Gen BIO 1 Test 3

0.0(0) Reviews
Report Flashcard set

Spaced Repetition

Scientifically backed study method

spaced repetition


Review terms and definitions



Study with MC, T/F, and other questions


Practice Test

Take a test on your terms and definitions



70 Terms
😃 Not studied yet (70)
The genetic makeup of a cell or organism (Allele- Hh or Gg or HHGgKk these would be the genotype)
An individuals observable characteristics (height, eye color, hair color)
Genetic Variation
the genetic difference that exist among individuals in a population at a particular point in time.
An individual is homozygous when both alleles are the same. (ie HH or GG or HHGGKK)
An individual is heterozygous when the alleles are different. (ie Hh or Gg or HhGhKk)
A particular form of a gene
Segregation of Alleles
the separation of allele pairs (different traits of the same gene) during meiosis so that they can transfer specifically to separate gametes.
a specific characteristic of an individual
Autosomal Inheritance
The patterns of in heritance of any genes not on a sex chromosome. These are the standard patterns of inheritance.
Model organism
A species that is used for research because it is practical to work with and the conclusions drawn can be applied to many other species.
Combining two different varieties(Mendel did this with pea plants that different in phenotype for one or more trait.
True breeding(pure line)
These lines are homozygous for a trait. (ie HH or GG or KK)
Dominate Trait
An inherited characteristic that appears in an offspring if it is contributed from a parent through a dominant allele.(ie if you receive H from dad h from mom you will phenotypically present H)
Punnett Square
A tool that helps to show all possible allelic combinations of gametes in a cross of parents with known genotypes
Principals of Segregation
Individuals inherit two copies of each gene one from mom and one from dad and when individual form reproductive cells the two copies equally separate in the eggs and sperm (monohybrid cross) .
Principals of independent assortment.
The two copies of each gene segregate into gametes independently of the two copies of another gene (dihybrid cross).
x-linked traits
off spring has a sex-dependent inheritance patterns
Wild Type
Common Phenotype found in individuals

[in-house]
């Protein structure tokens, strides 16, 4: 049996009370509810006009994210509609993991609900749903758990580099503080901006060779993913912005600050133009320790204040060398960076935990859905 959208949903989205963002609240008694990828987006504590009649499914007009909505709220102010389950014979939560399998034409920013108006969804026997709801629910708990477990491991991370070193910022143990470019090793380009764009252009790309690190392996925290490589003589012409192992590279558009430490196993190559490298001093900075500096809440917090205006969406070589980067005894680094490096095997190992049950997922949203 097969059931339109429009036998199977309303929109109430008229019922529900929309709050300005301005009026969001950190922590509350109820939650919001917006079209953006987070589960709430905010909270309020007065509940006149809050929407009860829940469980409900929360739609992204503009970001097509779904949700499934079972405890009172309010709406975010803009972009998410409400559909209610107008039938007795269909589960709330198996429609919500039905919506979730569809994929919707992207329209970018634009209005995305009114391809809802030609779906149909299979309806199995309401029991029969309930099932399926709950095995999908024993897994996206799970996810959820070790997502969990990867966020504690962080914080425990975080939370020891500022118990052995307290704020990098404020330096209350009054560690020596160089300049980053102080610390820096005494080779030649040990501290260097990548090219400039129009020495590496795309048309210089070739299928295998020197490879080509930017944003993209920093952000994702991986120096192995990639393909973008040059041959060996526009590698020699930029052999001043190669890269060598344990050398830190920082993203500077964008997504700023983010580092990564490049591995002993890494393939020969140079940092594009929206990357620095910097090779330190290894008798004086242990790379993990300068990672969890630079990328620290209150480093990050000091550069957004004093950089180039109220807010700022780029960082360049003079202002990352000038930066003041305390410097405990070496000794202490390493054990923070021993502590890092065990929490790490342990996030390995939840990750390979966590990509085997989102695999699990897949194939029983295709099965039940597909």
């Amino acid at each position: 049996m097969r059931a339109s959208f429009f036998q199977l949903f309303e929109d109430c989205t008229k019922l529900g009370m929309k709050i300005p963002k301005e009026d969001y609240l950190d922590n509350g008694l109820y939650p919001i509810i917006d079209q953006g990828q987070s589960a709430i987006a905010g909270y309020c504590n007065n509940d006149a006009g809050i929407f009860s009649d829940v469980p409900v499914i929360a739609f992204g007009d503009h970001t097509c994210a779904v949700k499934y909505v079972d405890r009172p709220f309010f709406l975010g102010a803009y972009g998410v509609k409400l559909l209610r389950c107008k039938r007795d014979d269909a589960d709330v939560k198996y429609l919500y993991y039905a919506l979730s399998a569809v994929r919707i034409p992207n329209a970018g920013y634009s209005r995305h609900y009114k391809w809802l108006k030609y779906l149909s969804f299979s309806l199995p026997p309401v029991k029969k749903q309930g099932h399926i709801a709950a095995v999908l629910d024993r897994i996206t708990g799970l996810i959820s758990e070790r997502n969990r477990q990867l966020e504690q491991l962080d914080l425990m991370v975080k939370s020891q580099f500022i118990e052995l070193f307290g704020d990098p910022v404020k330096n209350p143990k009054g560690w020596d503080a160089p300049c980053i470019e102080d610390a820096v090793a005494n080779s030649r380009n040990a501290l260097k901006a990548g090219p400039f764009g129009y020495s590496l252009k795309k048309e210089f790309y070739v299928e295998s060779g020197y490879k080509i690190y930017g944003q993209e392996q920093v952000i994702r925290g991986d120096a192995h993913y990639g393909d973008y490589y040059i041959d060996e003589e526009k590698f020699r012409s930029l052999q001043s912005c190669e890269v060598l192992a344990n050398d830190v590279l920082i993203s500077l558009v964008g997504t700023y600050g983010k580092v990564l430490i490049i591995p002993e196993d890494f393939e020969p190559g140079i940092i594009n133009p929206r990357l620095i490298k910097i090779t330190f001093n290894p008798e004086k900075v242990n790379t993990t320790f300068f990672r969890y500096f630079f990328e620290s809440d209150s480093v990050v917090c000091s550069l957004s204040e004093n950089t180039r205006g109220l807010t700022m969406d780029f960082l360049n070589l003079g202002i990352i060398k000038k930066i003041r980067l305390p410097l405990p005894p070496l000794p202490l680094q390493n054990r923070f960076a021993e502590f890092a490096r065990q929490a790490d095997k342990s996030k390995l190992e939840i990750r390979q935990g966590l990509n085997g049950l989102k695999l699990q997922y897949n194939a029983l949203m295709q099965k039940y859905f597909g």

Individuals with an unusual phenotype due to mutations.
shows relationships between family members and indicates which individuals have certain genetic pathogenic variants, traits, and diseases.
Some who present the Dominate phenotype of a trait but carries the recessive allele, making the heterozygous. Denoted by a half shaded box in a pedigree
Describes an individual who has only one member of Chromosome pair or chromosome segment rather than the usual two. Hemizygosity is often used to describe X-linked genes in males who have only one X chromosome.
All the individuals of a species that live and reproduce in a certain place at the same time
Population ecology
the study of how and why the number of individuals in a population changes over time and space
Population Size
Total number of all individuals of all ages present in a population
geographic distribution of a population
Abiotic factors
Characteristics of the physical environment (ie temperature, altitude)
Biotic factor
Due to the presences if other species( competition, food)
Population density
the number of individuals per unit area
Uniform population density
Negative interaction occur among individuals that space them out individually
Random population density
the position of each individual in independent of the others
Clumped Population Density
The quality of the habitat is patch or the organisms are social
Age Structure/Class
number of individuals of each age
Number of individuals of each age likely to survive to the following year
Age Specific fecundity
Avg number of female offspring produced by a female of each age
Generation Time
Avg time between a mothers first offspring and the first off spring of her daughter